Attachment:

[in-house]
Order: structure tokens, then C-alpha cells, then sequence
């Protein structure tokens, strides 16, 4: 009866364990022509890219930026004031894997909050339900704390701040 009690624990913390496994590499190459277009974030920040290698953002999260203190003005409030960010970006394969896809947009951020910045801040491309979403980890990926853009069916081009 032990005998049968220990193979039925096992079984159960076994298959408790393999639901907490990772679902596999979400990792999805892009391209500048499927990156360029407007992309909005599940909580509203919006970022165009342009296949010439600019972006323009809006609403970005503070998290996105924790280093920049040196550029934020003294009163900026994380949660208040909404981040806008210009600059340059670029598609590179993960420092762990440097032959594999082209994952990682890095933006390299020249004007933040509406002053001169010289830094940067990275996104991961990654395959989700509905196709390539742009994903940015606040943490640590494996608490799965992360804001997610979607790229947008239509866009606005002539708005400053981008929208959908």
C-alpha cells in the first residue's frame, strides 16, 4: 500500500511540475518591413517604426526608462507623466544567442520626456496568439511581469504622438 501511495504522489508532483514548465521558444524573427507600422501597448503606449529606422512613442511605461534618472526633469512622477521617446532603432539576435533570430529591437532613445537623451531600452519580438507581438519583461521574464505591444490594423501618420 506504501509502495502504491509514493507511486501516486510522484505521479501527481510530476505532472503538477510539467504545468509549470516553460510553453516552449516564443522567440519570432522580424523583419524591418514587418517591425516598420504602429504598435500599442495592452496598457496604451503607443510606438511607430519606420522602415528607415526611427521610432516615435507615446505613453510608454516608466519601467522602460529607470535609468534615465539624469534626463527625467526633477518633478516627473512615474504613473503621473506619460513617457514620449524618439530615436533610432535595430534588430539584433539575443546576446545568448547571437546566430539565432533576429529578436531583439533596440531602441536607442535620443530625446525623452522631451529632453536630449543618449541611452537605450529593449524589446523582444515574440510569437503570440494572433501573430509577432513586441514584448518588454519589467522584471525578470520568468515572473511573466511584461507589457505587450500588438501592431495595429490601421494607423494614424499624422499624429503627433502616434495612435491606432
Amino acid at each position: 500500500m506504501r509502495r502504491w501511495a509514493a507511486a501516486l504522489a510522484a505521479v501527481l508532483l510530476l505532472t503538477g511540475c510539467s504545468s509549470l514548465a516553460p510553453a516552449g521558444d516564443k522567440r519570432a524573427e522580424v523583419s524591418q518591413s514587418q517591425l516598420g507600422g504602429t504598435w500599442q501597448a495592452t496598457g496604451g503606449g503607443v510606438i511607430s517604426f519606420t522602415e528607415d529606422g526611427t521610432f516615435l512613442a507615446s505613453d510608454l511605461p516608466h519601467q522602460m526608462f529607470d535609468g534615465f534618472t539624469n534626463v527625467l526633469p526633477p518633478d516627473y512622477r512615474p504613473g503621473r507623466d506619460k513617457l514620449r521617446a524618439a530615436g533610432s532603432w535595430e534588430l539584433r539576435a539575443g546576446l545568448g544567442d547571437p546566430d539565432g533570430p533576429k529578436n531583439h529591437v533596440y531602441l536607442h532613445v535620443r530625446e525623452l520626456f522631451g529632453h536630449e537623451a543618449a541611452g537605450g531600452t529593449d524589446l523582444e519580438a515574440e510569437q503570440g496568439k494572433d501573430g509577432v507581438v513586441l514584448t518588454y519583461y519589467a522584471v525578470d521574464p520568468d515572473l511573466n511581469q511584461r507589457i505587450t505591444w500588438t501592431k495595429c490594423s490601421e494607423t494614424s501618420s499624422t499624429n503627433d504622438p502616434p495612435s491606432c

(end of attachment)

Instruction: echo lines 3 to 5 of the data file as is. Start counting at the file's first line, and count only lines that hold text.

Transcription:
């Protein structure tokens, strides 16, 4: 009866364990022509890219930026004031894997909050339900704390701040 009690624990913390496994590499190459277009974030920040290698953002999260203190003005409030960010970006394969896809947009951020910045801040491309979403980890990926853009069916081009 032990005998049968220990193979039925096992079984159960076994298959408790393999639901907490990772679902596999979400990792999805892009391209500048499927990156360029407007992309909005599940909580509203919006970022165009342009296949010439600019972006323009809006609403970005503070998290996105924790280093920049040196550029934020003294009163900026994380949660208040909404981040806008210009600059340059670029598609590179993960420092762990440097032959594999082209994952990682890095933006390299020249004007933040509406002053001169010289830094940067990275996104991961990654395959989700509905196709390539742009994903940015606040943490640590494996608490799965992360804001997610979607790229947008239509866009606005002539708005400053981008929208959908």
C-alpha cells in the first residue's frame, strides 16, 4: 500500500511540475518591413517604426526608462507623466544567442520626456496568439511581469504622438 501511495504522489508532483514548465521558444524573427507600422501597448503606449529606422512613442511605461534618472526633469512622477521617446532603432539576435533570430529591437532613445537623451531600452519580438507581438519583461521574464505591444490594423501618420 506504501509502495502504491509514493507511486501516486510522484505521479501527481510530476505532472503538477510539467504545468509549470516553460510553453516552449516564443522567440519570432522580424523583419524591418514587418517591425516598420504602429504598435500599442495592452496598457496604451503607443510606438511607430519606420522602415528607415526611427521610432516615435507615446505613453510608454516608466519601467522602460529607470535609468534615465539624469534626463527625467526633477518633478516627473512615474504613473503621473506619460513617457514620449524618439530615436533610432535595430534588430539584433539575443546576446545568448547571437546566430539565432533576429529578436531583439533596440531602441536607442535620443530625446525623452522631451529632453536630449543618449541611452537605450529593449524589446523582444515574440510569437503570440494572433501573430509577432513586441514584448518588454519589467522584471525578470520568468515572473511573466511584461507589457505587450500588438501592431495595429490601421494607423494614424499624422499624429503627433502616434495612435491606432
Amino acid at each position: 500500500m506504501r509502495r502504491w501511495a509514493a507511486a501516486l504522489a510522484a505521479v501527481l508532483l510530476l505532472t503538477g511540475c510539467s504545468s509549470l514548465a516553460p510553453a516552449g521558444d516564443k522567440r519570432a524573427e522580424v523583419s524591418q518591413s514587418q517591425l516598420g507600422g504602429t504598435w500599442q501597448a495592452t496598457g496604451g503606449g503607443v510606438i511607430s517604426f519606420t522602415e528607415d529606422g526611427t521610432f516615435l512613442a507615446s505613453d510608454l511605461p516608466h519601467q522602460m526608462f529607470d535609468g534615465f534618472t539624469n534626463v527625467l526633469p526633477p518633478d516627473y512622477r512615474p504613473g503621473r507623466d506619460k513617457l514620449r521617446a524618439a530615436g533610432s532603432w535595430e534588430l539584433r539576435a539575443g546576446l545568448g544567442d547571437p546566430d539565432g533570430p533576429k529578436n531583439h529591437v533596440y531602441l536607442h532613445v535620443r530625446e525623452l520626456f522631451g529632453h536630449e537623451a543618449a541611452g537605450g531600452t529593449d524589446l523582444e519580438a515574440e510569437q503570440g496568439k494572433d501573430g509577432v507581438v513586441l514584448t518588454y519583461y519589467a522584471v525578470d521574464p520568468d515572473l511573466n511581469q511584461r507589457i505587450t505591444w500588438t501592431k495595429c490594423s490601421e494607423t494614424s501618420s499624422t499624429n503627433d504622438p502616434p495612435s491606432c